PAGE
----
When you almost have a heart attack, more than just your health is put into perspective. Staring up at the bright, white ER lights, I thought it couldn’t get any worse. That was until I found out I had been fired. They say the higher you go, the bigger the risk, but as someone who had never been fired before, I naturally questioned everything. I cried my eyes out and kept thinking to myself, what’s next? At that point, Episode 35 of Supernatural was the only thing next for me, but I knew deep down there was something more out there.
After working for Fortune 500 companies like PepsiCo and Sysco, I cringed at the thought of going back to a big organization to just sell and hit a number. From supply chain and acquisition integrations to sales and customer marketing, I knew every facet of the retail and foodservice landscape and after 23 years, three things were clear to me:
Foodservice has two distinctly different customer sets. Commercial operators, like Panera, are in the business of preparing and selling food. Non-commercial operators derive revenue from some other activity, like feeding children in a public school. They are obligated or choose to feed people.
Foodservice is an unforgiving space. You have your large companies and your small brands, but both need to build slowly and cater to their customers. The channel is a slow burn, but once the flywheel is cranking you should assume that foodservice delivers revenues equal to those you see from your retail business.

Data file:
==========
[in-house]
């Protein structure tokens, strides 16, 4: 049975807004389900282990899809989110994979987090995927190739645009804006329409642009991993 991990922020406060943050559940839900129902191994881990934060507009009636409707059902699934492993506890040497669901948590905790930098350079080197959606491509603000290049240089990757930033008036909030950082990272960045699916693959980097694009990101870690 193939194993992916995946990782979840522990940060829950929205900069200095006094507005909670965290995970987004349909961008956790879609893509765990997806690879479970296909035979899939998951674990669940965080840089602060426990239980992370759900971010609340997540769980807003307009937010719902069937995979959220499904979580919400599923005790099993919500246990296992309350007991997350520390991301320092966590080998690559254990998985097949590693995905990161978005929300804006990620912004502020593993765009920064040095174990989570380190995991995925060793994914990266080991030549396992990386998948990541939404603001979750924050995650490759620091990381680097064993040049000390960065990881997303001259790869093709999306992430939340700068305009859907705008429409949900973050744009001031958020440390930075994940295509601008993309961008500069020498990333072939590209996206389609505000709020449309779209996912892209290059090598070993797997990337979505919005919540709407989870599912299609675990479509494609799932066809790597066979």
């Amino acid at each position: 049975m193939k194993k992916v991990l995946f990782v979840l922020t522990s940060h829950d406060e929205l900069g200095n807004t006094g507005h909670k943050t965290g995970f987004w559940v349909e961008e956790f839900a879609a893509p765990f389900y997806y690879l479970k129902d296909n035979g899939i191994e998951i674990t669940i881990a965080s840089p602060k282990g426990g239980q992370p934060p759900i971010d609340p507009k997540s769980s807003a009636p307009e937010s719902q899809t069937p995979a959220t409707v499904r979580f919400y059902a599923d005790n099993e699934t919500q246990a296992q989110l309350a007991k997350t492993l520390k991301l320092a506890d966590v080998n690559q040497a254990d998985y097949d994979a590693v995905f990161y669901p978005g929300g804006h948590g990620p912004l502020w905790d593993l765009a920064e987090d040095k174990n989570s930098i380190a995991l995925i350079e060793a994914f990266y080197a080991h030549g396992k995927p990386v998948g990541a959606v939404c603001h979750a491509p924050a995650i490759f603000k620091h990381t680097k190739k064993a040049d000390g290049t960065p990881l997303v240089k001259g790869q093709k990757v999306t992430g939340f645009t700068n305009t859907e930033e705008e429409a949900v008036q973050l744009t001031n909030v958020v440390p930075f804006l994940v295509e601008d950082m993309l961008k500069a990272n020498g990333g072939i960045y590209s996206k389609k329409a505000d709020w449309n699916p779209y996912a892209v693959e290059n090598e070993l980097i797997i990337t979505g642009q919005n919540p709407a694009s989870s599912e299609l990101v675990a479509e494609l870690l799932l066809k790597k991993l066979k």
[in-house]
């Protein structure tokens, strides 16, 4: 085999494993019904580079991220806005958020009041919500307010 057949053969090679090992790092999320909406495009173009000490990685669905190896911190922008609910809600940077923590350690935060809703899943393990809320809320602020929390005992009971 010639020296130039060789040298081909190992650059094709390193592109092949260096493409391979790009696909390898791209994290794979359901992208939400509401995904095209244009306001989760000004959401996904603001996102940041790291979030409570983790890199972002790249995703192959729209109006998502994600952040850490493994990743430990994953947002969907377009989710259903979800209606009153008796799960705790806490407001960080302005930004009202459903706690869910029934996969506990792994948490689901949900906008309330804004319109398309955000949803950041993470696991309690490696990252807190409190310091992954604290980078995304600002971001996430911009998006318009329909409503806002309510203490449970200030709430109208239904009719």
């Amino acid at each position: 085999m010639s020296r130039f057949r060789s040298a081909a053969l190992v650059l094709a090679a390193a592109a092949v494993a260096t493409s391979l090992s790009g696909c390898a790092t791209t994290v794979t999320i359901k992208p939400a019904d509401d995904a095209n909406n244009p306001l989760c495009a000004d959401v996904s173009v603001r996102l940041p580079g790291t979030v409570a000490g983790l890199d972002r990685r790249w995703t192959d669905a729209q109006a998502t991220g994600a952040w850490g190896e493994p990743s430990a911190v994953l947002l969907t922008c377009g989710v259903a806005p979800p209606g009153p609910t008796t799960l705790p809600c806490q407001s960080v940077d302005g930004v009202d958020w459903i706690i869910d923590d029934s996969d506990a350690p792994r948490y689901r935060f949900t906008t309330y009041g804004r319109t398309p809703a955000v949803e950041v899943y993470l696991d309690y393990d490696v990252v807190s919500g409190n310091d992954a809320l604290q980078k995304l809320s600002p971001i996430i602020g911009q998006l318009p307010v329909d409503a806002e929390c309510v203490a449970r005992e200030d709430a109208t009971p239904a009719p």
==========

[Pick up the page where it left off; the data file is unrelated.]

Foodservice is crowded with consultants. There are plenty of consultants out there who know parts of the industry very well, from the viewpoint of the distributor or chain accounts or noncommercial, but very few are cross-functional. Having a 360-degree view of the value chain, from manufacturer to distributor to operator, ensures that you craft the right strategy for your brand.
To keep it short, the foodservice space is complicated, but doesn’t have to be hard. Large CPG companies are trying to diversify and stay relevant, while small, sustainable brands are looking to survive or get acquired. In 2015, the early-stage companies, in particular, didn’t have the cash flow or employees to get setup in the market. They needed folks who could cross-functionally help their businesses grow, which is where the idea of Elohi Strategic Advisors was born.
The word Elohi, which means Earth, was a nod to my paternal great, great grandmother who was Cherokee. The name serves as a reminder that how we farm matters, what we eat matters, and the effect of consumerism on Mother Earth matters.
Over the last four years, Elohi has gone through a variety of changes from leadership to identity, but at our core, we do one thing very well: we help sustainable brands navigate the world of foodservice. Similar to our clients, we’re learning and evolving every day to match the needs of the industry.
Today, I’m proud to announce the launch of the new Elohi Strategic Advisors brand — one that showcases our mission to empower companies to pioneer, develop, and innovate in the foodservice industry. Our experts provide leadership, strategy, and execution expertise across sales, marketing, and product to companies in the foodservice industry.